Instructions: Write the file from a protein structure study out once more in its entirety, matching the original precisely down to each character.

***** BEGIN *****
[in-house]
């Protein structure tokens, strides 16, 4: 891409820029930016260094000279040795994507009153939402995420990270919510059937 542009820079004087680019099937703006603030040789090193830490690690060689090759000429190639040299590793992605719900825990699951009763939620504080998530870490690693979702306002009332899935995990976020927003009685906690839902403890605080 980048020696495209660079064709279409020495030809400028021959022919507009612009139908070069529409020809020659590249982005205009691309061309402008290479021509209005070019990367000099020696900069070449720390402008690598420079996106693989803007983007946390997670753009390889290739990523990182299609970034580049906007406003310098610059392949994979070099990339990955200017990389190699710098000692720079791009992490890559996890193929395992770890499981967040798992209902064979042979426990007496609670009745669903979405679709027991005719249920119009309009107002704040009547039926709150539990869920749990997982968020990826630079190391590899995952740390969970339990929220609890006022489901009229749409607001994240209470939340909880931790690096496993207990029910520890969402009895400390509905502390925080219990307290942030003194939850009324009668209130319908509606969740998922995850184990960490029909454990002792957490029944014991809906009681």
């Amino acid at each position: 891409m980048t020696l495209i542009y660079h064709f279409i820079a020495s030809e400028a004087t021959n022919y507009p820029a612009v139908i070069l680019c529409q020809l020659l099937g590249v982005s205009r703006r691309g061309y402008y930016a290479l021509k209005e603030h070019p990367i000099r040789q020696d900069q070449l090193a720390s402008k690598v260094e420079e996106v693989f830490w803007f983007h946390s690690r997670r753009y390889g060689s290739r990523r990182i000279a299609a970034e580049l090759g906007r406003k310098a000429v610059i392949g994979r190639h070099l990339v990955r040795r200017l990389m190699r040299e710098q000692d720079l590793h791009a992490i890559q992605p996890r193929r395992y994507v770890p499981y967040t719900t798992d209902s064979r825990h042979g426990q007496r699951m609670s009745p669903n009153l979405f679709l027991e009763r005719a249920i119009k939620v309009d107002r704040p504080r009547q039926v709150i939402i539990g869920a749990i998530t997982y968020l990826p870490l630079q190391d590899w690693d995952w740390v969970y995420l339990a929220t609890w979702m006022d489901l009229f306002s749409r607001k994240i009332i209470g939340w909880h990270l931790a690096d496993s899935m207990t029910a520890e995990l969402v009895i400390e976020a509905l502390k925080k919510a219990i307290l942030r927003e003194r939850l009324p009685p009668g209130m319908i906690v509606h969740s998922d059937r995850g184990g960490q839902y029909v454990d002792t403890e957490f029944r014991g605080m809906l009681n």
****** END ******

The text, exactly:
[in-house]
């Protein structure tokens, strides 16, 4: 891409820029930016260094000279040795994507009153939402995420990270919510059937 542009820079004087680019099937703006603030040789090193830490690690060689090759000429190639040299590793992605719900825990699951009763939620504080998530870490690693979702306002009332899935995990976020927003009685906690839902403890605080 980048020696495209660079064709279409020495030809400028021959022919507009612009139908070069529409020809020659590249982005205009691309061309402008290479021509209005070019990367000099020696900069070449720390402008690598420079996106693989803007983007946390997670753009390889290739990523990182299609970034580049906007406003310098610059392949994979070099990339990955200017990389190699710098000692720079791009992490890559996890193929395992770890499981967040798992209902064979042979426990007496609670009745669903979405679709027991005719249920119009309009107002704040009547039926709150539990869920749990997982968020990826630079190391590899995952740390969970339990929220609890006022489901009229749409607001994240209470939340909880931790690096496993207990029910520890969402009895400390509905502390925080219990307290942030003194939850009324009668209130319908509606969740998922995850184990960490029909454990002792957490029944014991809906009681």
């Amino acid at each position: 891409m980048t020696l495209i542009y660079h064709f279409i820079a020495s030809e400028a004087t021959n022919y507009p820029a612009v139908i070069l680019c529409q020809l020659l099937g590249v982005s205009r703006r691309g061309y402008y930016a290479l021509k209005e603030h070019p990367i000099r040789q020696d900069q070449l090193a720390s402008k690598v260094e420079e996106v693989f830490w803007f983007h946390s690690r997670r753009y390889g060689s290739r990523r990182i000279a299609a970034e580049l090759g906007r406003k310098a000429v610059i392949g994979r190639h070099l990339v990955r040795r200017l990389m190699r040299e710098q000692d720079l590793h791009a992490i890559q992605p996890r193929r395992y994507v770890p499981y967040t719900t798992d209902s064979r825990h042979g426990q007496r699951m609670s009745p669903n009153l979405f679709l027991e009763r005719a249920i119009k939620v309009d107002r704040p504080r009547q039926v709150i939402i539990g869920a749990i998530t997982y968020l990826p870490l630079q190391d590899w690693d995952w740390v969970y995420l339990a929220t609890w979702m006022d489901l009229f306002s749409r607001k994240i009332i209470g939340w909880h990270l931790a690096d496993s899935m207990t029910a520890e995990l969402v009895i400390e976020a509905l502390k925080k919510a219990i307290l942030r927003e003194r939850l009324p009685p009668g209130m319908i906690v509606h969740s998922d059937r995850g184990g960490q839902y029909v454990d002792t403890e957490f029944r014991g605080m809906l009681n």